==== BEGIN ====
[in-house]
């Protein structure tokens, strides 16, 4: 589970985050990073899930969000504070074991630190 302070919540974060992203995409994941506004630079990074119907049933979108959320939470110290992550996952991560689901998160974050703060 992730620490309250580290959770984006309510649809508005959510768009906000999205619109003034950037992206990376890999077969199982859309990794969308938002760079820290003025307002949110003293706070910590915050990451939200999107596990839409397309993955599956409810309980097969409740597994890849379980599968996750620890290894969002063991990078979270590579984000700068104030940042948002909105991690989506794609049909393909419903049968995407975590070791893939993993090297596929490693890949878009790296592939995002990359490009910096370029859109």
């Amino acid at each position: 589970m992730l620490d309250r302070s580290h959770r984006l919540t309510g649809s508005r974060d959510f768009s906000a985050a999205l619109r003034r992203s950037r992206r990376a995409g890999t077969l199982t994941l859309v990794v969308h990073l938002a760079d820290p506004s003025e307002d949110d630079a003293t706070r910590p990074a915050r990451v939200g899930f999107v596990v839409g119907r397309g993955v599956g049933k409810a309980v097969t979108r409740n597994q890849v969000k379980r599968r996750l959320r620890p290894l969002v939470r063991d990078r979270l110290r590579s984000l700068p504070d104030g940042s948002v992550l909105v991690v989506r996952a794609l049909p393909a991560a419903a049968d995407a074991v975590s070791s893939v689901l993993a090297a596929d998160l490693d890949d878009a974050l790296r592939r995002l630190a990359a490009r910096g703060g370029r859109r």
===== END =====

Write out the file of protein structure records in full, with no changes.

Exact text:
[in-house]
């Protein structure tokens, strides 16, 4: 589970985050990073899930969000504070074991630190 302070919540974060992203995409994941506004630079990074119907049933979108959320939470110290992550996952991560689901998160974050703060 992730620490309250580290959770984006309510649809508005959510768009906000999205619109003034950037992206990376890999077969199982859309990794969308938002760079820290003025307002949110003293706070910590915050990451939200999107596990839409397309993955599956409810309980097969409740597994890849379980599968996750620890290894969002063991990078979270590579984000700068104030940042948002909105991690989506794609049909393909419903049968995407975590070791893939993993090297596929490693890949878009790296592939995002990359490009910096370029859109």
């Amino acid at each position: 589970m992730l620490d309250r302070s580290h959770r984006l919540t309510g649809s508005r974060d959510f768009s906000a985050a999205l619109r003034r992203s950037r992206r990376a995409g890999t077969l199982t994941l859309v990794v969308h990073l938002a760079d820290p506004s003025e307002d949110d630079a003293t706070r910590p990074a915050r990451v939200g899930f999107v596990v839409g119907r397309g993955v599956g049933k409810a309980v097969t979108r409740n597994q890849v969000k379980r599968r996750l959320r620890p290894l969002v939470r063991d990078r979270l110290r590579s984000l700068p504070d104030g940042s948002v992550l909105v991690v989506r996952a794609l049909p393909a991560a419903a049968d995407a074991v975590s070791s893939v689901l993993a090297a596929d998160l490693d890949d878009a974050l790296r592939r995002l630190a990359a490009r910096g703060g370029r859109r």